Then that familiar problem reared its head once again, the more I wrote about this, the more I felt like I was generalising and marginalizing the people who didn’t fit into this pigeonhole I was creating for them. Here’s the thing, I don’t actually know that much about the other bloggers I follow on WordPress. Sure, I read their posts and follow them on social media, but I can only make assumptions about their personalities outside of that.
Is it fair of me to assume that they’re introverts like myself because they’re able to churn out massive amounts of content day after day? Sure they must be dedicating a lot of time to being on their own an focusing on writing. Am I wrong? I don’t know, but my own personality wants to stop me from making that sweeping generalisation without any kind of evidence to back it up.
To get back on tangent, the original assumption that caused my first post to break down was that people with an extrovert personality type would be more likely to put themselves out there on video-based platforms like Snapchat, TikTok and Twitch. But after thinking about it, I know for a fact that a lot of the people out there who use those platforms aren’t extroverts at all. And like me, agonise about how they contribute things to the internet and how they’ll be perceived.
My original assumption about my struggles of being an Introverted personality type and blogging was that the niche subject matter I wrote about, coupled with my social anxieties that made reaching out and interacting with other bloggers was the big thing holding me back from growing any faster as a blogger than I am right now. I’m not sure that’s actually the case after spending some time thinking about it.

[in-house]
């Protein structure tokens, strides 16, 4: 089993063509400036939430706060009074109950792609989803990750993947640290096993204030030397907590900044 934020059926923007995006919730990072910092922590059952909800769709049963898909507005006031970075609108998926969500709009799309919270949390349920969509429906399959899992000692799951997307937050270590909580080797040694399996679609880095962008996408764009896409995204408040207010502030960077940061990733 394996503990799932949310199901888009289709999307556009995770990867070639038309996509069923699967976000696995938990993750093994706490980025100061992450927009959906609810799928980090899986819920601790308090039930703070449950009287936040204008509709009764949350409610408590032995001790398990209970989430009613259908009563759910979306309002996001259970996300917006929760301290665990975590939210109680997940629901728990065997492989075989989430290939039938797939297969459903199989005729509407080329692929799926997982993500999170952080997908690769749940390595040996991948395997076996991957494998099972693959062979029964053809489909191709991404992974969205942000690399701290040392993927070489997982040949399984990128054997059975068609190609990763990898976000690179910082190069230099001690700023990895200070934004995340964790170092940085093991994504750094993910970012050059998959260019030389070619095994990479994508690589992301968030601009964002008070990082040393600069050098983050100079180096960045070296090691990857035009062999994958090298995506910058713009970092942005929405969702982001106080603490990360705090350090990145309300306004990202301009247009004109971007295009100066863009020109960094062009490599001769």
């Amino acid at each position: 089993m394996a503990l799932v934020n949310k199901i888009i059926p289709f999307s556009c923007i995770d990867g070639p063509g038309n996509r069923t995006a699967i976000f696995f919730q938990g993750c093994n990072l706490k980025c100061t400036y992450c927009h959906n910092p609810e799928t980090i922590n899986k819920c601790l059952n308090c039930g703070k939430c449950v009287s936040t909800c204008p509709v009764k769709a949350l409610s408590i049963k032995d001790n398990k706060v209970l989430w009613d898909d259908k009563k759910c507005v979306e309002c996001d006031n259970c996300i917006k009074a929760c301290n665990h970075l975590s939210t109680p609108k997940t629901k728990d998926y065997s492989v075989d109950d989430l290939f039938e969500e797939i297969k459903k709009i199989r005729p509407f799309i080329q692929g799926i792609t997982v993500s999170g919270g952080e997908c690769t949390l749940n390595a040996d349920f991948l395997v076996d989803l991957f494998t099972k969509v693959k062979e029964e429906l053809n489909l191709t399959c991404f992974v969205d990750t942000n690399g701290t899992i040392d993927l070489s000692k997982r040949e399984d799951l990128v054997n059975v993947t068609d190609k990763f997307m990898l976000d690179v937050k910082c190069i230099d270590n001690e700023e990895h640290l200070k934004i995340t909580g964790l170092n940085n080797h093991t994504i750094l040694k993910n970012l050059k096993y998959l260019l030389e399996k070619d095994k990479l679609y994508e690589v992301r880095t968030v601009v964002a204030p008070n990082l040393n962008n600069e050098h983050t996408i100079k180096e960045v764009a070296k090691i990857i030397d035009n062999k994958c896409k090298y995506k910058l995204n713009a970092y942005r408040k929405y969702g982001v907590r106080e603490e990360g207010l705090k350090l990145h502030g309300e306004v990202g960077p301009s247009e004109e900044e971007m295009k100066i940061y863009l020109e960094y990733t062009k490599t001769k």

In the end, I put three times as much energy into my post than might have been necessary because I was worried how it would be received. Because I’m bad at dealing with people and spend too much time worrying about how others seem me. That’s an introvert thing right? and not just a social anxiety thing… is there a difference between the two?
And that certainly is one thing that stops me from growing as a blogger; my anxiousness about reaching out and opening a friendly dialogue with my peers. But it’s absolutely not something I can blame when it comes to my frustrations, because there’s nothing holding me back in that regard other than myself.
I apologise for this being a more rambly kind of post. I guess, the conclusions I ended up coming to were that being either an introvert or an extrovert certainly has an effect on the subject, the content and the ability to promote your work to the rest of the internet at large. But even more than that, I think there comes an inherent self-confidence in your ability to put your message out there without spending time afterwards worried about it.
Which I feel like this entire post ended up being both an exercise in and an example of. I’m likely to lean in the direction of thinking anyone who has a text-based blog is an introvert, given the necessary time and solitude needed to produce the content. But I’m sure there are a thousand examples out there to the contrary, it’s just that I haven’t found them yet, thanks to the fact that I often want to post my post then run across the room and hide under a blanket, never thinking about my post again if I can help it.